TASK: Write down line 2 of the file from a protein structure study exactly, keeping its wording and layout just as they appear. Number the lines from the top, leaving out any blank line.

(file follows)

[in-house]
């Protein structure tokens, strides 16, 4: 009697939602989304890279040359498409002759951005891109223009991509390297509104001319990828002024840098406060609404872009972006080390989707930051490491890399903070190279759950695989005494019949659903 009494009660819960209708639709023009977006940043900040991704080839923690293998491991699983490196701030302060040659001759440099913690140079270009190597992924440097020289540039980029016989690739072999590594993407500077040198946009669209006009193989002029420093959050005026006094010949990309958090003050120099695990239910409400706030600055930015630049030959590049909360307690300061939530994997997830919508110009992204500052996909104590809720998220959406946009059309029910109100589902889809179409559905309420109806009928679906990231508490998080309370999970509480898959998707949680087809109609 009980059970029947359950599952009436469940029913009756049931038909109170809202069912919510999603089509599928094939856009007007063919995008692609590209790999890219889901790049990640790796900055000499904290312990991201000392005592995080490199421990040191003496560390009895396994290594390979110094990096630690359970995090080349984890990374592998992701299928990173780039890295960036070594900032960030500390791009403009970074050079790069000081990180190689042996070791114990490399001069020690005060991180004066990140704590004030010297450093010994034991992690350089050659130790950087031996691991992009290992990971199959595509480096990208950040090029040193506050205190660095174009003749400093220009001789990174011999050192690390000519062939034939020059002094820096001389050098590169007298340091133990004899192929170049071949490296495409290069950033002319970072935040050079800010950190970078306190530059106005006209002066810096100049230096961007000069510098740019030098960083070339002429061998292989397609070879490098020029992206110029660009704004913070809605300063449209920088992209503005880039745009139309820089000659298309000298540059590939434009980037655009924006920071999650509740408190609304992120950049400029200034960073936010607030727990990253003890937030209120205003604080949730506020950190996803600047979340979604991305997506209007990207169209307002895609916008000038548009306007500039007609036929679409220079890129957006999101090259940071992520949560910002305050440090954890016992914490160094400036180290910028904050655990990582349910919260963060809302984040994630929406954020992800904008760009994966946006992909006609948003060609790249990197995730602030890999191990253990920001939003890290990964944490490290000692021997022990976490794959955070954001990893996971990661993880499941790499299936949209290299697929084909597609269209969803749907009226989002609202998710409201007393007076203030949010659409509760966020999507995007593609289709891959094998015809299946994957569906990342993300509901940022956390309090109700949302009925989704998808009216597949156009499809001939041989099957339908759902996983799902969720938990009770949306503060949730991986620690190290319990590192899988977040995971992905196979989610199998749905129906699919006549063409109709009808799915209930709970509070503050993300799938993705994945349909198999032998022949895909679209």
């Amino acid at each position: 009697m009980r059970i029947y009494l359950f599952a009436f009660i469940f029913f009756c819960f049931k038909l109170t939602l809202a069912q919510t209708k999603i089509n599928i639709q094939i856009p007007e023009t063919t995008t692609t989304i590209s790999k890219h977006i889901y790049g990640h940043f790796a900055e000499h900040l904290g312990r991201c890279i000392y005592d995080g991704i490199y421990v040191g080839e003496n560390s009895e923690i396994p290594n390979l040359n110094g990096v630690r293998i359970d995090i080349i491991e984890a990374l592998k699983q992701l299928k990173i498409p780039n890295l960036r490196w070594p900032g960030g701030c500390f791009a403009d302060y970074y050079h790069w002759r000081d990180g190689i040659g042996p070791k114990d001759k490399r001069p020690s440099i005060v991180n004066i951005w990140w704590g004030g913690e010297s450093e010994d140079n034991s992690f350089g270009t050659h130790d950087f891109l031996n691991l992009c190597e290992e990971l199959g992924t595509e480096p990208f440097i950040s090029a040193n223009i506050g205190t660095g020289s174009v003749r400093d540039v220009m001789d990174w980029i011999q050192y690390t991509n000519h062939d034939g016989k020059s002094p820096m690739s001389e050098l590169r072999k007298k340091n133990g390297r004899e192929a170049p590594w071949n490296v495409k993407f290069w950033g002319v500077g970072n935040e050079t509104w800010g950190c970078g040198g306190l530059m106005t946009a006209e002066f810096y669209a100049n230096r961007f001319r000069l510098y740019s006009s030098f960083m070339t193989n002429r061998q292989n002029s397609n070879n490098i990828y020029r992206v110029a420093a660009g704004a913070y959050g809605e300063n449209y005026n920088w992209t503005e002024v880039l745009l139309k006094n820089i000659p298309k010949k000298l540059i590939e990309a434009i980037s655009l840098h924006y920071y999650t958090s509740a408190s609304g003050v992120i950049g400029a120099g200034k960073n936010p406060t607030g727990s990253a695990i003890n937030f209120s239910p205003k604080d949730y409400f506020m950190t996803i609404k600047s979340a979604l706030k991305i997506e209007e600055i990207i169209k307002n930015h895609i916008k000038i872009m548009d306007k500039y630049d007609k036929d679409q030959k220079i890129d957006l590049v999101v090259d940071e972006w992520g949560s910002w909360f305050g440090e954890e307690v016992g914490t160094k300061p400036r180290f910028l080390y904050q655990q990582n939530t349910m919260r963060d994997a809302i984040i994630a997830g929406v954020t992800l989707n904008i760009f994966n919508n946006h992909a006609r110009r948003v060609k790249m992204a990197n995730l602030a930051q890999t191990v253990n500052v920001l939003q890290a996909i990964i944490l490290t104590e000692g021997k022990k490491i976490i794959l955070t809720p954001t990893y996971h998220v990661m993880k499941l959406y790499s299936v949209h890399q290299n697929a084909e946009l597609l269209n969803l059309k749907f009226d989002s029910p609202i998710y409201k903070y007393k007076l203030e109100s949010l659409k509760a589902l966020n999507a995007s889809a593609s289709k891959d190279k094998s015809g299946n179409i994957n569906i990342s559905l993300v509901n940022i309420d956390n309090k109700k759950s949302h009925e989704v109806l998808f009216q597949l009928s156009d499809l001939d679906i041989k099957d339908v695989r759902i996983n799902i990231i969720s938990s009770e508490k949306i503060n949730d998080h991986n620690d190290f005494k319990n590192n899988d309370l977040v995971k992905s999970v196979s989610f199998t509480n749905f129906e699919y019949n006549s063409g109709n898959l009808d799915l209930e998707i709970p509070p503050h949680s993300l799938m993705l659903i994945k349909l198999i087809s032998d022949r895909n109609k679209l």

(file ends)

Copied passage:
């Protein structure tokens, strides 16, 4: 009697939602989304890279040359498409002759951005891109223009991509390297509104001319990828002024840098406060609404872009972006080390989707930051490491890399903070190279759950695989005494019949659903 009494009660819960209708639709023009977006940043900040991704080839923690293998491991699983490196701030302060040659001759440099913690140079270009190597992924440097020289540039980029016989690739072999590594993407500077040198946009669209006009193989002029420093959050005026006094010949990309958090003050120099695990239910409400706030600055930015630049030959590049909360307690300061939530994997997830919508110009992204500052996909104590809720998220959406946009059309029910109100589902889809179409559905309420109806009928679906990231508490998080309370999970509480898959998707949680087809109609 009980059970029947359950599952009436469940029913009756049931038909109170809202069912919510999603089509599928094939856009007007063919995008692609590209790999890219889901790049990640790796900055000499904290312990991201000392005592995080490199421990040191003496560390009895396994290594390979110094990096630690359970995090080349984890990374592998992701299928990173780039890295960036070594900032960030500390791009403009970074050079790069000081990180190689042996070791114990490399001069020690005060991180004066990140704590004030010297450093010994034991992690350089050659130790950087031996691991992009290992990971199959595509480096990208950040090029040193506050205190660095174009003749400093220009001789990174011999050192690390000519062939034939020059002094820096001389050098590169007298340091133990004899192929170049071949490296495409290069950033002319970072935040050079800010950190970078306190530059106005006209002066810096100049230096961007000069510098740019030098960083070339002429061998292989397609070879490098020029992206110029660009704004913070809605300063449209920088992209503005880039745009139309820089000659298309000298540059590939434009980037655009924006920071999650509740408190609304992120950049400029200034960073936010607030727990990253003890937030209120205003604080949730506020950190996803600047979340979604991305997506209007990207169209307002895609916008000038548009306007500039007609036929679409220079890129957006999101090259940071992520949560910002305050440090954890016992914490160094400036180290910028904050655990990582349910919260963060809302984040994630929406954020992800904008760009994966946006992909006609948003060609790249990197995730602030890999191990253990920001939003890290990964944490490290000692021997022990976490794959955070954001990893996971990661993880499941790499299936949209290299697929084909597609269209969803749907009226989002609202998710409201007393007076203030949010659409509760966020999507995007593609289709891959094998015809299946994957569906990342993300509901940022956390309090109700949302009925989704998808009216597949156009499809001939041989099957339908759902996983799902969720938990009770949306503060949730991986620690190290319990590192899988977040995971992905196979989610199998749905129906699919006549063409109709009808799915209930709970509070503050993300799938993705994945349909198999032998022949895909679209």